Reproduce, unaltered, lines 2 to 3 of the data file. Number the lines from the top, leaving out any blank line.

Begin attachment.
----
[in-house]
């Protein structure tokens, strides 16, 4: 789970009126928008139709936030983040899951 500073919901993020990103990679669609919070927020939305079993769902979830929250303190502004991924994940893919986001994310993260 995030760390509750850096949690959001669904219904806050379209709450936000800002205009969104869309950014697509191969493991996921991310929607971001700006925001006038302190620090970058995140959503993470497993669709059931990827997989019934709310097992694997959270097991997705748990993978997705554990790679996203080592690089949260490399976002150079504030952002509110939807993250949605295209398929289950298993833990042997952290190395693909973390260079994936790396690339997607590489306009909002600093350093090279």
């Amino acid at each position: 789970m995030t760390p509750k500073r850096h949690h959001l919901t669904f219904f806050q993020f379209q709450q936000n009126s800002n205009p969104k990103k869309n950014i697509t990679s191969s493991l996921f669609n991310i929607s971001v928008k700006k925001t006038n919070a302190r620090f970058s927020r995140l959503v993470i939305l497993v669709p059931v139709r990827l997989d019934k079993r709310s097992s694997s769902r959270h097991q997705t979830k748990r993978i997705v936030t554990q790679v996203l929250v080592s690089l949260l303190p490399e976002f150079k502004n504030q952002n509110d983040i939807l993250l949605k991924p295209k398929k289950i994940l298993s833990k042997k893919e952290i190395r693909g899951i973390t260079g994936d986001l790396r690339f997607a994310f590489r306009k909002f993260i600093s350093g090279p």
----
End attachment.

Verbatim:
């Protein structure tokens, strides 16, 4: 789970009126928008139709936030983040899951 500073919901993020990103990679669609919070927020939305079993769902979830929250303190502004991924994940893919986001994310993260 995030760390509750850096949690959001669904219904806050379209709450936000800002205009969104869309950014697509191969493991996921991310929607971001700006925001006038302190620090970058995140959503993470497993669709059931990827997989019934709310097992694997959270097991997705748990993978997705554990790679996203080592690089949260490399976002150079504030952002509110939807993250949605295209398929289950298993833990042997952290190395693909973390260079994936790396690339997607590489306009909002600093350093090279």
């Amino acid at each position: 789970m995030t760390p509750k500073r850096h949690h959001l919901t669904f219904f806050q993020f379209q709450q936000n009126s800002n205009p969104k990103k869309n950014i697509t990679s191969s493991l996921f669609n991310i929607s971001v928008k700006k925001t006038n919070a302190r620090f970058s927020r995140l959503v993470i939305l497993v669709p059931v139709r990827l997989d019934k079993r709310s097992s694997s769902r959270h097991q997705t979830k748990r993978i997705v936030t554990q790679v996203l929250v080592s690089l949260l303190p490399e976002f150079k502004n504030q952002n509110d983040i939807l993250l949605k991924p295209k398929k289950i994940l298993s833990k042997k893919e952290i190395r693909g899951i973390t260079g994936d986001l790396r690339f997607a994310f590489r306009k909002f993260i600093s350093g090279p």